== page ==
Logo
Builders' Plan Gallery  |  Hip Pocket Web Site  |  Contact Forum Admin (Account/Technical Issues)  |  Contact Global Moderator
August 19, 2022, 01:17:14 PM *
Welcome, Guest. Please login or register.
Did you miss your activation email?

Login with email, password and session length
 
Home Help Search Login Register
Pages: 1 2 3 [4]   Go Down
Print
Author Topic: Is Manhattan Cabin even flown any more?  (Read 17089 times)
0 Members and 1 Guest are viewing this topic.
Greg Langelius
Gold Member
*****

Kudos: 24
Offline Offline

United States United States

Posts: 668




Ignore
« Reply #75 on: April 09, 2022, 01:05:42 PM »

Back then (early 1990's), we would take our sheet C Paper and crumple it until the wrinkles were very small. Then, we'd very gently open it up and smooth it down as flat as we could make it. This technique allowed the paper to remain undisturbed when the humidity went through its swings.

When handling the C Paper during this process, surgical gloves helped to prevent the paper from absorbing moisture due to sweaty hands.

Greg
Logged

New knowledge is found by re-examining old assumptions.
DavidJP
Titanium Member
*******

Kudos: 47
Offline Offline

United Kingdom United Kingdom

Posts: 3,257




Ignore
« Reply #76 on: April 09, 2022, 03:17:50 PM »

A possible coincidence because a friend of mine mentioned Manhatten a day or so ago and an interest was emerging.  I knew little or nothing about the class and here it appears a much neglected design.  So I am beginning to feel I would like to try it.  I have used condenser paper (obtained from FF supplies) but was not impressed.  Some of the boffins claimed it was no lighter than Esaki and thus my personal choice - Dilly tissue.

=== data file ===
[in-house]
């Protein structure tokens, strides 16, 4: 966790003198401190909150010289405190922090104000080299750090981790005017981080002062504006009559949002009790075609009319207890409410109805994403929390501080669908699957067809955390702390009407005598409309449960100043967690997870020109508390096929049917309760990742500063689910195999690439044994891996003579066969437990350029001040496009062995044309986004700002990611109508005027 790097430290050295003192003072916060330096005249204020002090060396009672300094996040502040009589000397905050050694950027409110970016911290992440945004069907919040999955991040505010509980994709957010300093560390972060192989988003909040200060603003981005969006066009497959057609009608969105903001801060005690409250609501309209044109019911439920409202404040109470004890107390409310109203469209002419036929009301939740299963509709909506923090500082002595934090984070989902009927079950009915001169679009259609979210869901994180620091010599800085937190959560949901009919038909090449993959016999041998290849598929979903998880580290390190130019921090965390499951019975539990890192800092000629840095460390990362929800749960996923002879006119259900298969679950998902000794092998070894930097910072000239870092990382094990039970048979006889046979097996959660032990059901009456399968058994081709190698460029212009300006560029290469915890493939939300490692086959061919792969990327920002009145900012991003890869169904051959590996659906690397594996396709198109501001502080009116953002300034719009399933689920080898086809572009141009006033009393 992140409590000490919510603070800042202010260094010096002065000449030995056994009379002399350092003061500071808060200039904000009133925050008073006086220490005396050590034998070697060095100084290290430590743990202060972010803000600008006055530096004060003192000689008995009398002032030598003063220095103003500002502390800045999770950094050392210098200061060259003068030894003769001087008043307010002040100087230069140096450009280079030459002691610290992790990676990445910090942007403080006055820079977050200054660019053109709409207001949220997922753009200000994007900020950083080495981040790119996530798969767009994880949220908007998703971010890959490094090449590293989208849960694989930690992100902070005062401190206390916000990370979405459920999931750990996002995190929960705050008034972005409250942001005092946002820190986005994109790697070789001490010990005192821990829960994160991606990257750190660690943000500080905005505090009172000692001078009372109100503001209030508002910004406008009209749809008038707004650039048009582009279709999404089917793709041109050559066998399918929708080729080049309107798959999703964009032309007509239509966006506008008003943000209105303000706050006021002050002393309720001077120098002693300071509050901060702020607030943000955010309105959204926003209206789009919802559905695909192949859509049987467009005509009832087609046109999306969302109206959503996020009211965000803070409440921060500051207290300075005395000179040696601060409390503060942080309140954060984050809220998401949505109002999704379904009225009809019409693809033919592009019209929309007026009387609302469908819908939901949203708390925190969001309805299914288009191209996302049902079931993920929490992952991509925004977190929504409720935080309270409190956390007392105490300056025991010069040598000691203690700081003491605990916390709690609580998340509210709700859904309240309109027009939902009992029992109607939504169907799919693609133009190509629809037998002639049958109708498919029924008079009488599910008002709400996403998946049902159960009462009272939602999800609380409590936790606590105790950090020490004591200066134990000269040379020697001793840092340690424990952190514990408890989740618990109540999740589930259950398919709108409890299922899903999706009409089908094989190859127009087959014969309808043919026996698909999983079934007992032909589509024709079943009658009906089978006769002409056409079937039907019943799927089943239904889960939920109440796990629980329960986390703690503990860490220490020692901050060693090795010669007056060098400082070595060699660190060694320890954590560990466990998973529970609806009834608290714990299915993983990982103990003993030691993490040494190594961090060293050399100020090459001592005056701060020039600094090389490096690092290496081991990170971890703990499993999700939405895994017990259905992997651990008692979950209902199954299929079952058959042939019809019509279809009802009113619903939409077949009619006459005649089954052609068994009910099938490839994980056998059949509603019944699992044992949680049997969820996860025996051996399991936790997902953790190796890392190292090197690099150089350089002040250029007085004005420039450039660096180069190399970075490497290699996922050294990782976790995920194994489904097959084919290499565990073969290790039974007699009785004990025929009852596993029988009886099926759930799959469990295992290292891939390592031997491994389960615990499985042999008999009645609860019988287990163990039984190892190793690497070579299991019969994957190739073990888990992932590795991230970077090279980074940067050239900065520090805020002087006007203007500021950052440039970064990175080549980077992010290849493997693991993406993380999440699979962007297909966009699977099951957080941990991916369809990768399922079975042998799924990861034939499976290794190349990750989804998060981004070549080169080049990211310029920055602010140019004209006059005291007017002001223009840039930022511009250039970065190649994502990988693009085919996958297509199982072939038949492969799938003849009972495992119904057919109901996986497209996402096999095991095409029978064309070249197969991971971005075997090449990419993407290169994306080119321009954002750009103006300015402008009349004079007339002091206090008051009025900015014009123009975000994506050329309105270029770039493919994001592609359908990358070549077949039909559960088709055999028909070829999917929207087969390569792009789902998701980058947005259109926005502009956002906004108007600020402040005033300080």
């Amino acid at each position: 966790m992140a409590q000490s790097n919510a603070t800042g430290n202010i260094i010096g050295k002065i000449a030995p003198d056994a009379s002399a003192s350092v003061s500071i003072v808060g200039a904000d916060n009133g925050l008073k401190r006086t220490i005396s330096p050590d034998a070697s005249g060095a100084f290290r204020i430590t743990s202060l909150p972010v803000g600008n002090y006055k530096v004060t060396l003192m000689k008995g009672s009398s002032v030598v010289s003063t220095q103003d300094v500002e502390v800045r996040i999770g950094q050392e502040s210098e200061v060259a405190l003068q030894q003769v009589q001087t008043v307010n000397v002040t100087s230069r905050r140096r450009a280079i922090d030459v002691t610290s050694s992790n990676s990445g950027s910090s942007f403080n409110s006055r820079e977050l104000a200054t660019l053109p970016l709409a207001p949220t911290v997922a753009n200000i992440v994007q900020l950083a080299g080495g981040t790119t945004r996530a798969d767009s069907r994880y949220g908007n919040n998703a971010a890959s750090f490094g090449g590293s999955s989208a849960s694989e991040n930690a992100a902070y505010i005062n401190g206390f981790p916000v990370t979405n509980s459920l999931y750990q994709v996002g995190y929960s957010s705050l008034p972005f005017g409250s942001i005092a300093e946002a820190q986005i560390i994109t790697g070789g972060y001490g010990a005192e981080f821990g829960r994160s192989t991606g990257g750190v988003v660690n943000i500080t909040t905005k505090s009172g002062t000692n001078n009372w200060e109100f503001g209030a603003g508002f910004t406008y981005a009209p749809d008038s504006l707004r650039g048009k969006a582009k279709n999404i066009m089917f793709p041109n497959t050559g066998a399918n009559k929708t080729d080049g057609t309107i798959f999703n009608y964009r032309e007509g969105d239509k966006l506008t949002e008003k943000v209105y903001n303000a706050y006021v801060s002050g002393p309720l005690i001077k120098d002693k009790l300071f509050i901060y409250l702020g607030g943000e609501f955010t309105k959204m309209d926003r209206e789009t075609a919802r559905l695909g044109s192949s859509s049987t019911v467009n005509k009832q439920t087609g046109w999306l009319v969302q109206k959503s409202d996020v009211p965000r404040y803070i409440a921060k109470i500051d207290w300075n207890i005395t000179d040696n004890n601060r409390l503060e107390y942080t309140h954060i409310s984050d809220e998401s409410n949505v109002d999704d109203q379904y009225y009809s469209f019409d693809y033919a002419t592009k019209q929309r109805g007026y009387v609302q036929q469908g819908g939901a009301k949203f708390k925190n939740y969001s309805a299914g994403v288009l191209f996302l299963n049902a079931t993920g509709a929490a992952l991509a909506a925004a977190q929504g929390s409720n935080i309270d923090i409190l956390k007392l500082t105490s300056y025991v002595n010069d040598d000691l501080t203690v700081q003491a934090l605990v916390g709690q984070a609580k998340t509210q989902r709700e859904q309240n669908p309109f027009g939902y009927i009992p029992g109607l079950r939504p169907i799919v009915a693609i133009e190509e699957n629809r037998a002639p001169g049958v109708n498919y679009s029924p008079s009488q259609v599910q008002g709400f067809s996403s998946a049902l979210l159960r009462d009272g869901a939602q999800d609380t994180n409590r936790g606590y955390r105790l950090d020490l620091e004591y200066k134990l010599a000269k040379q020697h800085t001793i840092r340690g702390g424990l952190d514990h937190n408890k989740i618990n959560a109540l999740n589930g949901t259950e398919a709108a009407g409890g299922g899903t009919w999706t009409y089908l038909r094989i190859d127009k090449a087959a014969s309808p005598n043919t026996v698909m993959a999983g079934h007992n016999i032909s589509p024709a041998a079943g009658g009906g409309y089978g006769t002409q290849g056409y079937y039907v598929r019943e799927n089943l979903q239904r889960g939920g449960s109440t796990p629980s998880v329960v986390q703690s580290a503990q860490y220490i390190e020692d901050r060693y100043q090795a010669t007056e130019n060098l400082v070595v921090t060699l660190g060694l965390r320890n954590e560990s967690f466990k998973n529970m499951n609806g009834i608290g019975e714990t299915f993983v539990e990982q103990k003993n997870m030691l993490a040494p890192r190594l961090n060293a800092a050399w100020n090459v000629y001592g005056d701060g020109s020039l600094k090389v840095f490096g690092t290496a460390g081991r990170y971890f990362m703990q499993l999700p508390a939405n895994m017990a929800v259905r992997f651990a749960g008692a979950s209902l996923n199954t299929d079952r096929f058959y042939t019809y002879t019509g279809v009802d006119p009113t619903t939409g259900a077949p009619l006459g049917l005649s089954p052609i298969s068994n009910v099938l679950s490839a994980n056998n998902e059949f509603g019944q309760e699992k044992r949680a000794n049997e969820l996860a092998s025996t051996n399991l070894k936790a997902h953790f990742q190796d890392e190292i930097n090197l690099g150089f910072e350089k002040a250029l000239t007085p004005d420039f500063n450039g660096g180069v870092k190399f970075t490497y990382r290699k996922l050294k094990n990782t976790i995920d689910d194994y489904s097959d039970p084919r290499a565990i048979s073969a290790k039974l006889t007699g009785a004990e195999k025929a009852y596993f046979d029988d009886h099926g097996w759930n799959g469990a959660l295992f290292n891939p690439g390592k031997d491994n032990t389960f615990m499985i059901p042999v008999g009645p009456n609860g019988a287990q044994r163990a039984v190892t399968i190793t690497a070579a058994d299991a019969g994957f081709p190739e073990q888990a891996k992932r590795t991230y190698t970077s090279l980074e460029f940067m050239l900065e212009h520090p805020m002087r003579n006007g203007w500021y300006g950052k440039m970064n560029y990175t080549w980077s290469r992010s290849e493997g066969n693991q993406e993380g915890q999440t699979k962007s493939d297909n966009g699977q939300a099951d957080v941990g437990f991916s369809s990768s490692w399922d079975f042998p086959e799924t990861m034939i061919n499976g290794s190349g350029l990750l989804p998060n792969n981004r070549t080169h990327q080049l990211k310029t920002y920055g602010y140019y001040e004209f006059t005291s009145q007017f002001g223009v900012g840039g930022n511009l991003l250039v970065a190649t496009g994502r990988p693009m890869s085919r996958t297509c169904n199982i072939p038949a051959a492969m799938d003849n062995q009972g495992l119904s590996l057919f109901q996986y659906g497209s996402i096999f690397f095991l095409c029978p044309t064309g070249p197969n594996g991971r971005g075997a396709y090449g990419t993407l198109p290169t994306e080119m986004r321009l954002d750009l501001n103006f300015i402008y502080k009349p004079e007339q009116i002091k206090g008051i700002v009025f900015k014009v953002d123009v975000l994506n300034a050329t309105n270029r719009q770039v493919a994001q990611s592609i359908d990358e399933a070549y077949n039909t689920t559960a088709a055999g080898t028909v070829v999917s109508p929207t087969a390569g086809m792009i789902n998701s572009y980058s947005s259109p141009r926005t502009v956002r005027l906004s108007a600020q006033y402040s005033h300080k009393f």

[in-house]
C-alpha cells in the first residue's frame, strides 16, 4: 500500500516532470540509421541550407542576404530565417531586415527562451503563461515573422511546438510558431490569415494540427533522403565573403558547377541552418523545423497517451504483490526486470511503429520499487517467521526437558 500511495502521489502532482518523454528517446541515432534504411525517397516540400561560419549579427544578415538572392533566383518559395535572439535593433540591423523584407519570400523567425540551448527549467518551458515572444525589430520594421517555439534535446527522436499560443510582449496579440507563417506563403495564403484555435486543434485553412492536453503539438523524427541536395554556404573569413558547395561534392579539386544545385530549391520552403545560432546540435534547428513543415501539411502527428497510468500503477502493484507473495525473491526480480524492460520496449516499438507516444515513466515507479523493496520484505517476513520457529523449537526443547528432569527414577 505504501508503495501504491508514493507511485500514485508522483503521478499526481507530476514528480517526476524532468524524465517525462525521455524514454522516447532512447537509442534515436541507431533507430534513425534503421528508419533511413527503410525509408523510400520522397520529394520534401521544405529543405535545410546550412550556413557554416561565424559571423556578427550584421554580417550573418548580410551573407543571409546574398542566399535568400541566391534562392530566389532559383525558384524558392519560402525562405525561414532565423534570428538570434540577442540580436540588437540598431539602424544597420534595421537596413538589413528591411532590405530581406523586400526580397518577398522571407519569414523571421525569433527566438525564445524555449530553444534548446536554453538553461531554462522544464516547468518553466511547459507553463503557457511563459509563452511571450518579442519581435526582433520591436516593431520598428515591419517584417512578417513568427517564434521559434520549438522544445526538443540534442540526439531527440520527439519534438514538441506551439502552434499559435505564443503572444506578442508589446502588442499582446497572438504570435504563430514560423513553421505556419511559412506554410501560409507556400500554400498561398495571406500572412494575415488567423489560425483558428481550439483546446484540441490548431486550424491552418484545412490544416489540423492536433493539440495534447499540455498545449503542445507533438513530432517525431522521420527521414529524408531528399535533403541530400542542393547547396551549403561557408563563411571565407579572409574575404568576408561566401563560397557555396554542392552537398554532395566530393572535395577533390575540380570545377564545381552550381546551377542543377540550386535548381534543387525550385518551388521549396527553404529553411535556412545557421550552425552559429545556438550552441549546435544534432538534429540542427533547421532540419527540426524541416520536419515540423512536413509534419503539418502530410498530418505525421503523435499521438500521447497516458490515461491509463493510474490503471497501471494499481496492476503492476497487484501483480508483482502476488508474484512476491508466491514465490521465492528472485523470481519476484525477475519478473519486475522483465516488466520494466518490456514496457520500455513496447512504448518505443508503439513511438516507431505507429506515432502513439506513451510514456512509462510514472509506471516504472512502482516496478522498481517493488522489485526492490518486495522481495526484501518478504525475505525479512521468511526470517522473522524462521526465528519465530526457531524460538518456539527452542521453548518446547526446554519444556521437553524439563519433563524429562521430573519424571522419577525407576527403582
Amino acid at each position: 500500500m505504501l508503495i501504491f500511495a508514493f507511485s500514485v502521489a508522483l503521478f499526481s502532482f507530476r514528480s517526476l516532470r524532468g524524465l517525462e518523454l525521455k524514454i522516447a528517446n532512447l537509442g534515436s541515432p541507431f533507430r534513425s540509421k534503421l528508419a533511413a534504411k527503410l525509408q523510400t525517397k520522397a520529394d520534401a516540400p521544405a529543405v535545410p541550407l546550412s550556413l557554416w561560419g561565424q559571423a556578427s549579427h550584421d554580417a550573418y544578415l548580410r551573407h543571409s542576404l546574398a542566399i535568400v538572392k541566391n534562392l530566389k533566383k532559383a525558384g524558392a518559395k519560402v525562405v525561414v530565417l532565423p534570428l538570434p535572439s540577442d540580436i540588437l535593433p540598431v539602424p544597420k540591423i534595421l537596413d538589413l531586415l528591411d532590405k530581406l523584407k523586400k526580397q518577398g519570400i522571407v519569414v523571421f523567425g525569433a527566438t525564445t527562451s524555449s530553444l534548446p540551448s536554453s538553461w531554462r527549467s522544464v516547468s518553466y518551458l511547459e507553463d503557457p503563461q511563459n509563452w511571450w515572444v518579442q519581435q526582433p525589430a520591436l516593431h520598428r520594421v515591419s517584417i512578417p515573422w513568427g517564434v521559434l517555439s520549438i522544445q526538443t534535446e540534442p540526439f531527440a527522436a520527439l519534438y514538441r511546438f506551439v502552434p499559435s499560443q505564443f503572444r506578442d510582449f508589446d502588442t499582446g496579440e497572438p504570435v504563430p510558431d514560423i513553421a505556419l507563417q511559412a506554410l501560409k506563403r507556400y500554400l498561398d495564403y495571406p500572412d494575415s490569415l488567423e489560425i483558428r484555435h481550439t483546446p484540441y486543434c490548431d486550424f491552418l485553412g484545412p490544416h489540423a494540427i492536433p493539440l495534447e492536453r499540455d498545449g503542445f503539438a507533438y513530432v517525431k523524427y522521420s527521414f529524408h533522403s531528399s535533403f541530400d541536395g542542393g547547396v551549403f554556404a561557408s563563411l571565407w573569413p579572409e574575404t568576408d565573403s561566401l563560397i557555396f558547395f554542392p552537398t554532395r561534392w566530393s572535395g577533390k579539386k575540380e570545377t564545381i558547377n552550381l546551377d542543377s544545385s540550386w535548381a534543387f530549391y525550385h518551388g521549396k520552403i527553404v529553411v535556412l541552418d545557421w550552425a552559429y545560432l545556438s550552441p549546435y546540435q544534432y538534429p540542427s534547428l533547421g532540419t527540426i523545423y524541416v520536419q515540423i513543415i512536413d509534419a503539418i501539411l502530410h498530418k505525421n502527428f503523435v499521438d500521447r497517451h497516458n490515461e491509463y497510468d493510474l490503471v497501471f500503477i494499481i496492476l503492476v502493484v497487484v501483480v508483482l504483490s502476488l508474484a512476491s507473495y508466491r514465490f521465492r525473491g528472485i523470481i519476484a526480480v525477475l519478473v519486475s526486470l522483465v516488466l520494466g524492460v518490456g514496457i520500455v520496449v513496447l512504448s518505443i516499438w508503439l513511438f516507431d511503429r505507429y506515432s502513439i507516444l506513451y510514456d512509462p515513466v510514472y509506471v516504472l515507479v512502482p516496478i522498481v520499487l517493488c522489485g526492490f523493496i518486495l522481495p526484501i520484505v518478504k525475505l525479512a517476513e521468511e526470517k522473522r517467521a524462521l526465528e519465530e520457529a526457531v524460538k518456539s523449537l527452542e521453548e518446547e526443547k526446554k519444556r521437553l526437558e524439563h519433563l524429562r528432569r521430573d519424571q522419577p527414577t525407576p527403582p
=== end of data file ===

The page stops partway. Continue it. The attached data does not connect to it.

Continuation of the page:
Where, approximately,  are you edgeworm?

My chum has a book with plans - not sure if it is Mr Williams.

Did you measure the mass attributes of Dilly, as to compare to condenser paper?

Just curious.

Best-
Dave


No - I took the details from the work of more learned chaps and which I think are set out in the online newsletter, in the advert for the tissue,  for SAM 1066.  The condenser paper I have was from FF supplies.  I am not skilled in its use so it could well be very good stuff but I am not qualified to judge.  Are there restrictions on the wood one should use because if you are properly serious I imagine the special timber from Greenman is what one should use.
Logged
piecost
Gold Member
*****

Kudos: 14
Offline Offline

United Kingdom United Kingdom

Posts: 677



Ignore
« Reply #77 on: April 09, 2022, 04:36:33 PM »